13

The source appears to be mostly St. Athanasius, who was a deacon in Alexandria at the time the Arian controversy broke out (and later the bishop of the same see). He writes in his Discourses Against the Arians (Discourse 1, Chapter 1, 4) For of the one [i.e., a certain Sotades, who apparently wrote songs] has Arius imitated the dissolute and effeminate ...


12

From Arius' own hand: We believe in one God the Father Almighty, and in the Lord Jesus Christ his son, who was begotten of him before all ages, God the Word through whom all things were made, both things in heaven and on earth; who descended, and became human, and suffered, and rose again, ascended into heaven, and will again come to judge the living and ...


11

This answer is based on the following 3 resources I found: A 2015 article Was Constantine the Great Baptized An Arian? A 2012 paper The Spread Out of Arianism. A Critical Analysis of the Arian Heresy published in the International Journal of Orthodox Theology A 2005 article How Arianism Almost Won by Christopher A. Hall published in Christian History Issue ...


11

Some background regarding Arianism To answer the question, it is important to understand that Arianism is a Trinitarian heresy that denies the divinity of the Second Person of the Trinity. Specifically, Arius held that the Son, or the Word, was created out of nothing, and that there was a time when He did not exist. The Son was, therefore, the Father’s first ...


9

In the early fourth century, many Christians were divided over how best to understand the relationship between God and Jesus. Emperor Constantine called for an ecumenical council of bishops to settle the matter: the Council of Nicea, in 325 AD. The result was a condemnation of 'the Arian heresy'. Letter to Emperor Constantine A few years later, in 327 AD, ...


7

Thomas Pearne, of Peterhouse, Cambridge, was also a Shakespeare critic. The article explores the criticism of William Shakespeare by Thomas Pearne in his book review of "Shakespeare," edited by Issac Reed and published in 1785. The review was originally serialized in the 1786 British periodical the "Monthly Review." The author compares Pearne's comments ...


6

St. Thomas Aquinas discusses various errors of Arius and his followers in his Commentary on Chapter 1 of Gospel of John that are connected to Prologue of Gospel of John. If Arius had something to say on that part of Gospel of John it is very reasonable to believe that Aquinas would mention it. Aquinas does not mention Arius in commentary on John 1:1, however ...


6

Like @curiousdannii pointed out in his comment, Arian influences do not equal an Arian viewpoint or verbatim parroting. In Qur'anic teaching, worship or veneration of anything besides God is strictly forbidden, or haram. This helps define what a Muslim (or a Christian or Jew or Sabean for that matter) can be and cannot be. "Say: 'O People of the ...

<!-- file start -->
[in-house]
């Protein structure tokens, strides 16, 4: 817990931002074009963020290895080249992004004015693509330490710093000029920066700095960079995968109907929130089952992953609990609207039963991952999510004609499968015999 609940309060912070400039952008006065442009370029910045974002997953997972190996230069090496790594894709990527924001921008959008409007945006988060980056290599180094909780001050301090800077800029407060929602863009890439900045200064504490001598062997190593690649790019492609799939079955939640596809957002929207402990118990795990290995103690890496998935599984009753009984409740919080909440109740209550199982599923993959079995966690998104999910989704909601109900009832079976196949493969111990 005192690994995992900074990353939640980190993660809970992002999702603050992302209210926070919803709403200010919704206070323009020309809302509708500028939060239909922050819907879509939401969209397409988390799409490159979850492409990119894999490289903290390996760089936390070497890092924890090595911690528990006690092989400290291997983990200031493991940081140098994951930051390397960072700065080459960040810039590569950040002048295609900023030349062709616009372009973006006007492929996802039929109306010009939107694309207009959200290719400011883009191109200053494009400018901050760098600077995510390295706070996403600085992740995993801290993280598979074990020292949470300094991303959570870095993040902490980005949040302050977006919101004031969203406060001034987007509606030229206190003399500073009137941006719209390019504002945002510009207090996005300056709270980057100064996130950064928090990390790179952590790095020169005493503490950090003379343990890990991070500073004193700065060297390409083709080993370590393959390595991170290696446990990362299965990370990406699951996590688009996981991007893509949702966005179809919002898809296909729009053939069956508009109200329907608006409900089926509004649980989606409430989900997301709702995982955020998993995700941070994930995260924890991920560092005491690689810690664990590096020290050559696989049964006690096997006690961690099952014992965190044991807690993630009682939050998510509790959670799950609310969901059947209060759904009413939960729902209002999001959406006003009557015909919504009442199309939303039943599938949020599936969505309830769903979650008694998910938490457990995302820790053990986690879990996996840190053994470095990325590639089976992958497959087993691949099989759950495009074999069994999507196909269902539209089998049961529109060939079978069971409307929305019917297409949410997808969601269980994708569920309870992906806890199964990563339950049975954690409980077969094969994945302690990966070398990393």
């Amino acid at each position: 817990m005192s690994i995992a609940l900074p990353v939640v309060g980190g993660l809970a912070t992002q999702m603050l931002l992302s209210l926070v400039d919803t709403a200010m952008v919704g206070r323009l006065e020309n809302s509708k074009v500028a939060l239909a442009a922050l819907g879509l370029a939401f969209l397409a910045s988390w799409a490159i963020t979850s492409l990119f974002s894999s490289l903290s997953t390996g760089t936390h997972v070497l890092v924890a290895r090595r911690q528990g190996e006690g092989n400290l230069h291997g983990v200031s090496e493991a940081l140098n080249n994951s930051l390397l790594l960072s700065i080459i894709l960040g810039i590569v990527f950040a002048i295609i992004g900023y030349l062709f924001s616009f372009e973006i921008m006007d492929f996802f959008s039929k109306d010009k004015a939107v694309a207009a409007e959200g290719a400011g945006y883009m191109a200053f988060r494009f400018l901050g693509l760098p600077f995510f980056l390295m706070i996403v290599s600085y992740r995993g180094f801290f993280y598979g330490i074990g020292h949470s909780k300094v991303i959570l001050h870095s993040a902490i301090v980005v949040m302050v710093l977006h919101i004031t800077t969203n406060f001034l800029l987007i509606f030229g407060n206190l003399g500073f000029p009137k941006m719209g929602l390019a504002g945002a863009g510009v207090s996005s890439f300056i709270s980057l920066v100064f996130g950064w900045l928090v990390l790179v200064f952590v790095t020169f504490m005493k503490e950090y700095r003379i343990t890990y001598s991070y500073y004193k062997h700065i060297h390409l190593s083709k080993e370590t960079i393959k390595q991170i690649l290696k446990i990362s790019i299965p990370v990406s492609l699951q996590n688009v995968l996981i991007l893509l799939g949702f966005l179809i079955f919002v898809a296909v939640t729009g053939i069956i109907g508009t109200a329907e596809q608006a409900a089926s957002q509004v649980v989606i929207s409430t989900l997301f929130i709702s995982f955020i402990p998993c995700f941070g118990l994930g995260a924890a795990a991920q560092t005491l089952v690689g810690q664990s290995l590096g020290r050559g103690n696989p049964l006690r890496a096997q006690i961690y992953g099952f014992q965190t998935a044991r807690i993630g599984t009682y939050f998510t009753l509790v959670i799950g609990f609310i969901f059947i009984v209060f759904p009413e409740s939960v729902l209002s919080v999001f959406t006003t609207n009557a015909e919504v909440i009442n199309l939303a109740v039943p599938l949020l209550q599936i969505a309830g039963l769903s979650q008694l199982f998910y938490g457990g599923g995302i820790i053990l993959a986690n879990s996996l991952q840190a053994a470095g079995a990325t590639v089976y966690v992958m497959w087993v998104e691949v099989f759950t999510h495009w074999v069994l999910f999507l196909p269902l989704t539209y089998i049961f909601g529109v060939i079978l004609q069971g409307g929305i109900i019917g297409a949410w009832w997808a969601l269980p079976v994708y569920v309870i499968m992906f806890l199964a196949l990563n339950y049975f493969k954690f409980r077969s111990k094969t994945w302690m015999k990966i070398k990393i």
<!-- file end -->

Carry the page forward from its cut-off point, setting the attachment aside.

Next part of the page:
6

Fr. Hardon's Modern Catholic Dictionary gives this definition of Semi-Arianism: The teaching of certain theologians who, after the Council of Nicaea (A.D. 325), sought a compromise between Arianism and the doctrine of Christ's consubstantiality with the Father. They were led by Basil, Bishop of Ancyra, and their sympathies were toward orthodoxy, although ...


5

If I’m understanding you correctly, this is your central claim: If God’s λόγος was created, then it did not exist before it was created. The corollary is that God at one point lacked λόγος, or was ἄλογος. The Greek word ἄλογος means “without reason, logic; irrational; illogical.” Er, no. It doesn’t quite work like that. Here’s Witness theology, as I ...


5

To answer this, one must first define what Arianism is. Any denomination which holds that Jesus Christ is a subordinate entity to God. He is not one with the Father. Christ is not truly divine but a created being can be considered as 'Arian'. In Arius's words, "there was [a time] when he (the Son) was not." Holy Arian Catholic and Apostolic Church in claims ...


5

It seems to me that Newton is 'sitting on the fence' and acting as a spectator to the arguments regarding the Person and the Deity of Christ. He writes that he can observe in the early Church (due to the presence of what he calls 'Nazarenes') that two camps existed and accepted one another's presence in the early Church, so he maintains : The Nazarenes, as ...


5

The records of the 1st Ecumenical Council do not, I believe, include the discourse that preceded the condemnation against Arius and his followers. We do know, however, that Athanasius of Alexandria was key in the condemnation. He had written extensively against Arianism in his Four Discourses Against the Arians. We can assume, I think, that many or all ...


5

Yes, there appears to be a link between Socinianism and Sir Isaac Newton’s views on the Trinity. I say “appears” because Newton was careful to conceal his theology. Extracts taken from this link https://isaacnewtonstheology.files.wordpress.com/2013/06/theology-of-general-scholium.pdf present evidence from recent studies to show that Newton supported ...


4

Constantine The Great was not an Arian at all. In fact he was quite orthodox in his thought and to further this notion he is considered a saint in both the Catholic and Orthodox Churches. Regarding Eusebius of Nicomedia’s confession of faith prior to the baptism of Constantine and during the First Ecumenical Council of 325, John Karmiris writes: ...